CENTER— The Idaho-Pacific Colorado Corporation manufactures dehydrated potato products on the Rio Grande County side of Highway 112 south of Center, a process that has raised a stink with residents and a cease-and-desist order from the Colorado Department of Public Health and Environment (CDPHE).
Kelly Morgan, the Compliance and Enforcement Section Manager for CDPHE, served a Service of Notice of Violation-Cease and Desist Order to IPCC on June 13. IPCC officials received 30 days to admit or deny the Findings of Fact and respond to the Notice of Violation in the 13-page document.
The Colorado Water Quality Control Division has the authority to impose a penalty of up to $56,759 per day per violation and $10,000 a day for violations before July 2. The letter concludes with a note that ongoing investigations may uncover additional violations.
IPCC sorts, steam-peels, slices, cooks, mashes, and dehydrates potatoes to make flakes and flour. To dispose of waste, the company uses a combination of methods.
In addition to barrel screening, diffused air flotation, sequential batch reactors, settling, disk filtration, and ultraviolet light, IPCC diverts wastewater to the County Line Ditch on the south side of Highway 112. Especially during the summer months, the slow-moving muck reeks.
On Feb. 16, a Division Inspector interviewed staff, examined records, and inspected the facility to see if IPCC was in compliance with the terms and conditions of their permit. Four months later, the Division’s letter identified multiple violations and corrective actions for IPCC to take.
Under the Failure to Properly Monitor and Report section, the inspector noted multiple inaccuracies in IPCC’s Discharge Monitoring Reports (DMRs). Reports from June to July 2021 revealed improper averaging to calculate Biological Oxygen Demand (BODs), Total Dissolved Solids (TDS), and a Total Coliform count. The inspector also uncovered periods without reports, specifically IPCC’s failure to submit DMRs for February and March of this year.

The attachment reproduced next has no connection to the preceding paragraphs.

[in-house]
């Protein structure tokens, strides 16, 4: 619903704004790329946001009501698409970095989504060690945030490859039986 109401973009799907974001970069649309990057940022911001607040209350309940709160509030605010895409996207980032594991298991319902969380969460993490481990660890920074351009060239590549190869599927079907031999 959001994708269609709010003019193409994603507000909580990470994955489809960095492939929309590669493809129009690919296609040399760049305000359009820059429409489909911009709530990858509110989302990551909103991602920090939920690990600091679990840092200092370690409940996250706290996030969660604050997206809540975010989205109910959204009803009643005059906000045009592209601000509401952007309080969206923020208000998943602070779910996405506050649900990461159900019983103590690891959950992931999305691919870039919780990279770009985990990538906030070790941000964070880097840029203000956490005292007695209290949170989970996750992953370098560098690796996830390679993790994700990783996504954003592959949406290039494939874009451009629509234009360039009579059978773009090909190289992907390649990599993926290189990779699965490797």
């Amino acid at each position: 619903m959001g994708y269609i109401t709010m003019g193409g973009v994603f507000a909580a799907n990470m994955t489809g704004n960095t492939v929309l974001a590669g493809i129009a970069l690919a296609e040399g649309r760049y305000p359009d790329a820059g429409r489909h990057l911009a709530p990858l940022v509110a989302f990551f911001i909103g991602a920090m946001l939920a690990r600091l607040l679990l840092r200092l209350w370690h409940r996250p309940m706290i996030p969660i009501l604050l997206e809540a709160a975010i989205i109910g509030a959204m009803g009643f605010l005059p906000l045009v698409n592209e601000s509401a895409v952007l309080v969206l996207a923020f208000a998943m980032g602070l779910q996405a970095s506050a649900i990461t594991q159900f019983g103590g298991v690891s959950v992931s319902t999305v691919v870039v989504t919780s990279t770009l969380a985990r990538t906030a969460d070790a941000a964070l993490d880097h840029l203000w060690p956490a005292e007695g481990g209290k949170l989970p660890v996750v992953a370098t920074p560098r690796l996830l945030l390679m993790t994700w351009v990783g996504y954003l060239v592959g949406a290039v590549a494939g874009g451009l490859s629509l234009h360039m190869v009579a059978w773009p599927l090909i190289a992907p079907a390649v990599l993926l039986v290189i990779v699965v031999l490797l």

Subsequent pages include multiple points under different categories — Invalid-Unrepresented Sample, Failure to Maintain Required Records, Failure to Comply with Permit Effluent Limitations, Improper Operation and Maintenance, Notice of Violation, and Required Corrective Action.
IPCC received 30 days to request a hearing or respond to the CDPHE letter.
In 2003, the company took over a potato dehydration facility that local farmers pioneered in 1998.
During one of their monthly meetings in 2019, Rio Grande County commissioners heard public comment from Center residents who couldn’t handle the smell any longer. Despite improvements, IPCC received a cease-and-desist order from CDPHE this year, and the ditch continues to stink.